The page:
It is vital to educate the American public about the importance of a yearly eye exam to increase early detection and treatment of glaucoma to help prevent vision loss.
San Francisco, CA (Vocus) December 8, 2008
Each year as the New Year approaches, people around the world resolve to make changes that will result in longer, happier and healthier lives. Often people are determined to lose weight while others are committed to kicking unhealthy habits such as smoking. This year EyeCare America would like to add "Get a Glaucoma Eye Exam!" to the list of healthy resolutions and Glaucoma Awareness Month in January is the perfect time to do it.
In honor of Glaucoma Awareness Month taking place in January 2009, EyeCare America, a public service program of the Foundation of the American Academy of Ophthalmology, encourages those without insurance to take advantage of its national Glaucoma EyeCare Program. The program offers free glaucoma eye exams for those who are uninsured and considered to be at increased risk for glaucoma. To find out if they are eligible to receive a referral for an eye exam, those interested should call 1-800-391-EYES (3937). The help line is open 24 hours a day, every day, year round. All eligible callers receive a referral to one of EyeCare America's 7,000 volunteer ophthalmologists who provide an examination for glaucoma and initiate treatment if necessary. Uninsured patients receive this care at no charge.
Additionally, EyeCare America is providing VHS tapes free of charge to those interested of the "Glaucoma and You" video, featuring baseball legend Willie Mays and actress Diahann Carroll, and DVDs of the "Glaucoma: A Guide for Latinos" video (available in English and Spanish), featuring boxing champion Oscar De La Hoya. These 30-minute educational videos have been developed to increase glaucoma awareness, diagnosis and treatment among African-Americans and Latinos. Those interested in receiving either of the videos may call 1-877-887-6327. The tapes will be available while supplies last.
"Glaucoma normally progresses so slowly that there are usually no warning signs before permanent damage has occurred to the eye," said EyeCare America volunteer ophthalmologist, M. Roy Wilson, MD. "It is vital to educate the American public about the importance of a yearly eye exam to increase early detection and treatment of glaucoma to help prevent vision loss."
What is Glaucoma?
In a healthy eye, clear fluid is constantly being made behind the iris and leaving the eye through a microscopic, drainage canal in the front of the eye. If this drainage channel becomes blocked, the pressure inside the eye goes up and often causes glaucoma damage to the optic nerve. This is the nerve that connects the eye to the brain so damage to it causes loss of vision.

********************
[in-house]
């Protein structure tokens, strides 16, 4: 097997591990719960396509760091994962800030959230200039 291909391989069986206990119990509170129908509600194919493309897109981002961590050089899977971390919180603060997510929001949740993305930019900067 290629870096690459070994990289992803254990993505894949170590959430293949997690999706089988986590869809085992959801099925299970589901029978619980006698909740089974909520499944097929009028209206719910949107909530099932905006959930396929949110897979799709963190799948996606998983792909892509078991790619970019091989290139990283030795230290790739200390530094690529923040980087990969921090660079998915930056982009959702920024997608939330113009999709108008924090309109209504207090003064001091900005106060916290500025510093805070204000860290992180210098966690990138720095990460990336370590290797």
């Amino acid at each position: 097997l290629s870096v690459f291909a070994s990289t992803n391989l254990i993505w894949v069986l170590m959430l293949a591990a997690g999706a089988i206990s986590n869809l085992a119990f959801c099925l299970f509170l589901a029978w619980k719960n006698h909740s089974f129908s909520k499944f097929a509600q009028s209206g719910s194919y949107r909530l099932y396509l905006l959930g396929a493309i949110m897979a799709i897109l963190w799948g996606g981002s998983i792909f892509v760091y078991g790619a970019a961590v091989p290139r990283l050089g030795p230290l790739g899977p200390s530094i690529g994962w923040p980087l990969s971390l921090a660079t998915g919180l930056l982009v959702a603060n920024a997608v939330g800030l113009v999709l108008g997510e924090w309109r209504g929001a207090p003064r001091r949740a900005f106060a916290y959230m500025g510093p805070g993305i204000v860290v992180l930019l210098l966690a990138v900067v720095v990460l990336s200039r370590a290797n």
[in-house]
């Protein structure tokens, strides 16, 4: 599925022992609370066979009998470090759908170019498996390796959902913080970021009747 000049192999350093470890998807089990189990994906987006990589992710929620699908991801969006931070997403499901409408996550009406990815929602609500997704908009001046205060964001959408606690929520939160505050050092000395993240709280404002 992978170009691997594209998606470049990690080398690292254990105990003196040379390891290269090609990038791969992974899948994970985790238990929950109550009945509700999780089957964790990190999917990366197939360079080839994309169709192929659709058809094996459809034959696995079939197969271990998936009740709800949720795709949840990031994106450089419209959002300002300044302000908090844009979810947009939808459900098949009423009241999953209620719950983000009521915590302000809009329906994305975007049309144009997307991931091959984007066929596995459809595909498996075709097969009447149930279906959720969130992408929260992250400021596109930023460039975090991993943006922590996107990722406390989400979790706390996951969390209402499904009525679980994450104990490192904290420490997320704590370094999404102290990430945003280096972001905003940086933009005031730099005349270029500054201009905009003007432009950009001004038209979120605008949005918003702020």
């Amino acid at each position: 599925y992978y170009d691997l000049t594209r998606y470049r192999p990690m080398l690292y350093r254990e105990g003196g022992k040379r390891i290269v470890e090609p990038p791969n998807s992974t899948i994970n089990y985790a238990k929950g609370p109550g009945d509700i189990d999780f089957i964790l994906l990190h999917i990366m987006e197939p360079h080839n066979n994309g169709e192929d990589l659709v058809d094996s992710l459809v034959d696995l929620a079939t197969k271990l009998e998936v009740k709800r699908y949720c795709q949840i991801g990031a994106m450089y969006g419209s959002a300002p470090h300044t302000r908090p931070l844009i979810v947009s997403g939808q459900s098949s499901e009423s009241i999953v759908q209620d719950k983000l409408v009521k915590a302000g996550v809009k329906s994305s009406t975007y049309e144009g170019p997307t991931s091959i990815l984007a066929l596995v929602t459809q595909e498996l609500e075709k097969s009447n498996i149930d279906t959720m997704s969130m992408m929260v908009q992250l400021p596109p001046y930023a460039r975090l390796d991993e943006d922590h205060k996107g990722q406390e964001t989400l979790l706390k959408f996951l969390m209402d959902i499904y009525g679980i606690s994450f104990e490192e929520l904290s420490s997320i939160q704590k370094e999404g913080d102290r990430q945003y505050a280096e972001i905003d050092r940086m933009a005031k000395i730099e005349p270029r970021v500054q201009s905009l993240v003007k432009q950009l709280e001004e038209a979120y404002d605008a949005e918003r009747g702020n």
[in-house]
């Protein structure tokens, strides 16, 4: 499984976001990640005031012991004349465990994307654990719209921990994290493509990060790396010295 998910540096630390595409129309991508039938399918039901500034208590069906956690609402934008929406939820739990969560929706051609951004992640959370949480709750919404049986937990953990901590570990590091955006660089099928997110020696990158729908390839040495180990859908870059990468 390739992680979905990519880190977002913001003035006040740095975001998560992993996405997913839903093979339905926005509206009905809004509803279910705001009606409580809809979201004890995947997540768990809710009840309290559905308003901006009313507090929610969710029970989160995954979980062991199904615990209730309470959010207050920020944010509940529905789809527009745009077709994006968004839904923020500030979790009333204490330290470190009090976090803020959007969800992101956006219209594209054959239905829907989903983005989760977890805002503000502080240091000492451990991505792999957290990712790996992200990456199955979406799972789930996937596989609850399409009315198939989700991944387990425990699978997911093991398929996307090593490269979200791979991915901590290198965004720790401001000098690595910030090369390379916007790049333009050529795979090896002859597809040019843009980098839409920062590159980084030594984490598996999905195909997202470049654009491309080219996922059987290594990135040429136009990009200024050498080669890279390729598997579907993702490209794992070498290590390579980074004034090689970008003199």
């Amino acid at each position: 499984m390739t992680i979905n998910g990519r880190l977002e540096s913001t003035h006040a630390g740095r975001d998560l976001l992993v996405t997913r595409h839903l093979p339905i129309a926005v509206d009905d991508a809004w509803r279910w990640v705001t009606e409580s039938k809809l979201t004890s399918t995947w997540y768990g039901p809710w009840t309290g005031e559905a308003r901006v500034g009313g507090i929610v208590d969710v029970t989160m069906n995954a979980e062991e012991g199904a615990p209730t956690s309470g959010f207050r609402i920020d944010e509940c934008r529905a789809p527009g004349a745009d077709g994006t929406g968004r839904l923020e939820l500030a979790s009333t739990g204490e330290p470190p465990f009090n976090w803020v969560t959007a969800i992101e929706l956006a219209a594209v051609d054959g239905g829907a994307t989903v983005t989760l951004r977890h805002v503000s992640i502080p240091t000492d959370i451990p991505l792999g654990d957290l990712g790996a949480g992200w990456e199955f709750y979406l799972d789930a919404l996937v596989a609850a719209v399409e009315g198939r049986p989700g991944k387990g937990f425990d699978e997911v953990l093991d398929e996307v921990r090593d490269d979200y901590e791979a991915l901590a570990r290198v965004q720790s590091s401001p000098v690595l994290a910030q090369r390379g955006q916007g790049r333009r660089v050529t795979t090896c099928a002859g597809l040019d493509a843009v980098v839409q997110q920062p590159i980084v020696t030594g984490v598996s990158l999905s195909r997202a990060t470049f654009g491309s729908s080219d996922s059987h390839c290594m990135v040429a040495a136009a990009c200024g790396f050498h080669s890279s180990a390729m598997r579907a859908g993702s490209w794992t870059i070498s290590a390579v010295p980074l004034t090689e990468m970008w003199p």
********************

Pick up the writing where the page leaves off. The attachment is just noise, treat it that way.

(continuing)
Who is at risk?
While the causes of glaucoma are not completely known, we do know that risk factors for its development include a family history of glaucoma, race and older age. Glaucoma may affect people of any age from newborns to the elderly but is more common in adults as they approach their senior years. African-Americans, Hispanics and people with diabetes are also at increased risk of developing the disease.
The Glaucoma EyeCare Program promotes early detection and treatment of glaucoma. It raises awareness of glaucoma risk factors, provides free glaucoma educational materials and facilitates access to glaucoma eye exams.
The Glaucoma EyeCare Program is designed for people who:
- Are U.S. citizens or legal residents
- Have not had an eye exam in 12 months or more
- Are deemed to be at increased risk for glaucoma (as determined by family history, race, age)
People may call the toll-free help line at 1-800-391-EYES (3937) anytime, for themselves and/or family members and friends, to see if they qualify for a glaucoma eye exam or to request free eye care information.
About EyeCare America
Established in 1985, EyeCare America, the public service program of the Foundation of the American Academy of Ophthalmology, is committed to the preservation of sight, accomplishing its mission through public service and education. EyeCare America provides eye care services to the medically underserved and for those at increased risk for eye disease through its corps of 7,000 volunteer ophthalmologists dedicated to serving their communities. More than 90 percent of the care made available is provided at no out-of-pocket cost to the patients. EyeCare America includes programs for seniors, glaucoma, diabetes, macular degeneration and children, and is the largest program of its kind in American medicine. Since its inception, EyeCare America has helped more than 1 million people. EyeCare America is a non-profit program whose success is made possible through charitable contributions from individuals, foundations and corporations. More information can be found at: http://www.eyecareamerica.org
Media Contact: Allison Neves, Communications Director - 415.561.8518, firstname.lastname@example.org
NOTE TO EDITORS AND PRODUCERS: High-resolution images and b-roll as well as interviews with EyeCare America spokespeople available upon request.